In any event, the rejection of life is all connected to this question. When we have a less partial relationship to our self, we begin to see that it might be possible to be in relationship to others in a different way. Instead of rejecting them reflexively, we might insert ourselves directly into our lives, inhabiting our body and our mind, seeing that something is missing there, while we are in relationship with the other. A more active awareness of how we are reveals the "vacuum" in the center of our being where there might, just might, be something more real that could relate to the other person, instead of letting the machine engage in its usual routine of finding fault with them, arguing with them, thinking that I am superior to them.

How do I experience that change in inner attitude?

I see that the other person is just as helpless as I am, unable to affect the quality of their manifestation. If they reject me, if they are cruel, or uncaring, or criticize me, it is only because we are all equally helpless. A little sympathy for that may cause me to raise the level of my sensitivity, not only for myself, but for them.

This work, this insertion of our awareness of our being, our mind and our body, in organic relationship, into the midst of absolutely ordinary life conditions -- not while sitting in meditation -- is the chief motive force for the beginning of real work in life. It requires a wish to meet life head on, look it in the eye, and squirm beneath the gaze of something that sees our own inadequacy. Only that discomfort, combined with the occasional and very real physical organic awareness of something that feeds us much more deeply, will call us to work harder, and with more love.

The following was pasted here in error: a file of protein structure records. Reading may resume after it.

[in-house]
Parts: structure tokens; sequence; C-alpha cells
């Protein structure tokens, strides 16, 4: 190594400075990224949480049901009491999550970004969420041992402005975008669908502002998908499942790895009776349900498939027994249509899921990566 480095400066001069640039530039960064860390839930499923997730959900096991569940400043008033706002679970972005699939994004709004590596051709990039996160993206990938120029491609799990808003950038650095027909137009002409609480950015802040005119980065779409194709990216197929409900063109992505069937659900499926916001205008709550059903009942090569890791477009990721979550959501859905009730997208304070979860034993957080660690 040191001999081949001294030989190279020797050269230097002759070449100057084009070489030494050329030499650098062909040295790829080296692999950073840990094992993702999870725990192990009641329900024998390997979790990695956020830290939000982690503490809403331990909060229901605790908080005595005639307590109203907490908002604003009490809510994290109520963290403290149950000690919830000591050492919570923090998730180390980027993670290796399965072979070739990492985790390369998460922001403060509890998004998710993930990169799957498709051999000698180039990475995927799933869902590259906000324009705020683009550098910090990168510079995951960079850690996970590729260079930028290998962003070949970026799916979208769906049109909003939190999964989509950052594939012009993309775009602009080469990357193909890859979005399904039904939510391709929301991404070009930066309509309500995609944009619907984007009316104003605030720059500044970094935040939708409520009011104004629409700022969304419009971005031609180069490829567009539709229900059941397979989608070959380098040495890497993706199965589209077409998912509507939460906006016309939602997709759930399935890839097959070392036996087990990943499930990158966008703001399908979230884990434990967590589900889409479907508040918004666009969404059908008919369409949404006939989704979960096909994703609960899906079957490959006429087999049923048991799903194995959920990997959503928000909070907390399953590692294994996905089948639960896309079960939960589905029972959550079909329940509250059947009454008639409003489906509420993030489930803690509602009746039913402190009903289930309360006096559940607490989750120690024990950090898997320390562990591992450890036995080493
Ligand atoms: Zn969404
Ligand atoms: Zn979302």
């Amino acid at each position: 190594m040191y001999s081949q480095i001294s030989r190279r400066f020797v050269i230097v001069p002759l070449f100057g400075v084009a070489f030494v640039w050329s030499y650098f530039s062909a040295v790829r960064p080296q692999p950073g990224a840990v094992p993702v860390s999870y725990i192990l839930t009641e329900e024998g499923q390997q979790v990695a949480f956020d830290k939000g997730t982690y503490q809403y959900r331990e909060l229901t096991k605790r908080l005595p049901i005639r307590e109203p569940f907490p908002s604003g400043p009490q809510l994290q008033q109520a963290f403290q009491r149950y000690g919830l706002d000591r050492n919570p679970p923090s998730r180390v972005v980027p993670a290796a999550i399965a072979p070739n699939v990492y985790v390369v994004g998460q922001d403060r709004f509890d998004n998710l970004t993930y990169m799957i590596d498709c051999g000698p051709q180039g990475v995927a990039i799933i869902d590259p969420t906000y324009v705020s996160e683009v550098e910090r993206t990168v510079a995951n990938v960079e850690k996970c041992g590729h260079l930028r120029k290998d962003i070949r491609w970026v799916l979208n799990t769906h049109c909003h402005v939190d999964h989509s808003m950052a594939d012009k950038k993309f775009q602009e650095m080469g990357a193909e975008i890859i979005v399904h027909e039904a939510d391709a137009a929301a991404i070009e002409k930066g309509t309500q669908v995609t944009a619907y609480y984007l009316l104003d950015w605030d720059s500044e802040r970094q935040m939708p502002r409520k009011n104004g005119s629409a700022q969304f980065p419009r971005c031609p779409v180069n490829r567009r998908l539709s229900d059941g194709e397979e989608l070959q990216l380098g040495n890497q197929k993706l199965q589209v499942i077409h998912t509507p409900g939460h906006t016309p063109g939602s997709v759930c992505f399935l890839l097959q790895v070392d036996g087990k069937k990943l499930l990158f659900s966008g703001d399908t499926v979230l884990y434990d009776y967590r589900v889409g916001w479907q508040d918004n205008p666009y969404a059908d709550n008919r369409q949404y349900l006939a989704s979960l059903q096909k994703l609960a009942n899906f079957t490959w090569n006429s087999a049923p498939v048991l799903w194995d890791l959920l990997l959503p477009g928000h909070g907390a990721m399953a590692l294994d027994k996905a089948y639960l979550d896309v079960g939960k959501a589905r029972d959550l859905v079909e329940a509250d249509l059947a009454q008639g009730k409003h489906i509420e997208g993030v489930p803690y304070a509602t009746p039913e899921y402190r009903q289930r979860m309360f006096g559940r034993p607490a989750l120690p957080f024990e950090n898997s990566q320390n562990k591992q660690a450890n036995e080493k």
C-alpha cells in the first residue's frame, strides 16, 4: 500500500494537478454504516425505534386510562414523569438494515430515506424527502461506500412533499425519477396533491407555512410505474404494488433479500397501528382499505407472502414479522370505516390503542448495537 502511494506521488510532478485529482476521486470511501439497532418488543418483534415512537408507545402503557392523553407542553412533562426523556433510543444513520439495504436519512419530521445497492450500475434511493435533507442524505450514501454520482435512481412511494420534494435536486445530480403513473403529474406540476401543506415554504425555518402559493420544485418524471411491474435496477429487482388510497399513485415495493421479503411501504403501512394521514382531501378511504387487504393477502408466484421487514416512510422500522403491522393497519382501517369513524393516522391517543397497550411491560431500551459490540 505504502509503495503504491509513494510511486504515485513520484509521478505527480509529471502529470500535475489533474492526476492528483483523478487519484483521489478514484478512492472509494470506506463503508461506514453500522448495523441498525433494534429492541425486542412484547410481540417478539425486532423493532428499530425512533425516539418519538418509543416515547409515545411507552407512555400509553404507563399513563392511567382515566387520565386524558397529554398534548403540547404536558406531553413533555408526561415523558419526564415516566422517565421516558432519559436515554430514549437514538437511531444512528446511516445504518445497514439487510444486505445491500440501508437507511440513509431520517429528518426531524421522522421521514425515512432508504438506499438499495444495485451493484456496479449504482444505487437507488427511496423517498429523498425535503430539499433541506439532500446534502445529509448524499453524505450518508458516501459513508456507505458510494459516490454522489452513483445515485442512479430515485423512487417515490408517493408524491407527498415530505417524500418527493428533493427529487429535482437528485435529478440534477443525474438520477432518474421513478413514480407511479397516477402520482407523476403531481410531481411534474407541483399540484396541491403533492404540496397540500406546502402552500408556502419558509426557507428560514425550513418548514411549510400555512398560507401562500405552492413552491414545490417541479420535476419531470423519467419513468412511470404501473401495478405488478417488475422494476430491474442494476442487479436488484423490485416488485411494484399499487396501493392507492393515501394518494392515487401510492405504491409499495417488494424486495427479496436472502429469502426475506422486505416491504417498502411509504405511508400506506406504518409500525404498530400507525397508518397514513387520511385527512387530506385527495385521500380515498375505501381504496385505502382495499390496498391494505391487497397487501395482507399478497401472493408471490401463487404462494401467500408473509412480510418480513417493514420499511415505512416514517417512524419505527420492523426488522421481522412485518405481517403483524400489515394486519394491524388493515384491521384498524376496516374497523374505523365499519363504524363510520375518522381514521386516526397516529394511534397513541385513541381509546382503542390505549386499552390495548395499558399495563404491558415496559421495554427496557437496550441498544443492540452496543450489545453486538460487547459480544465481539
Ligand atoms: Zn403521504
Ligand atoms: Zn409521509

May our hearts be open, and our prayers be heard.

3 comments:

  1. Just what I needed today, lee, thanks.

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  2. This is a rather intellectual post when compared to the practicality of your post in relation to how we must accept and not reject others. But I felt to post it anyhow.

    Having being raised Catholic and then having spent few years into the practice of Buddhism I always felt the difference in approaches between Christianity and Buddhism when it comes to our relationship with our neighbor. Buddhism is centered in Compassion which I always found to come from the Mind. Chistianity is centered on Love which I always found to come from the Heart.

    In some way all this may be connected to what it is said in Beelzebub’s Tales that all forms of pseudo-teachings we have seen throughout ages come from distortions in Buddhism while Christianity has been the Religion which best have served to make Life more tolerable among three-brained beings of the planet Earth.

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  3. Thank you. I'd like to add a question or a suggestion, if the answer to the question is yes.

    Could it be that when we are more receptive to our bodily being we have also a possibility of being more receptive to the bodily being of another person? Could it be that receptivity to other person's bodily being helps us to be more open also to his/her mind and feelings?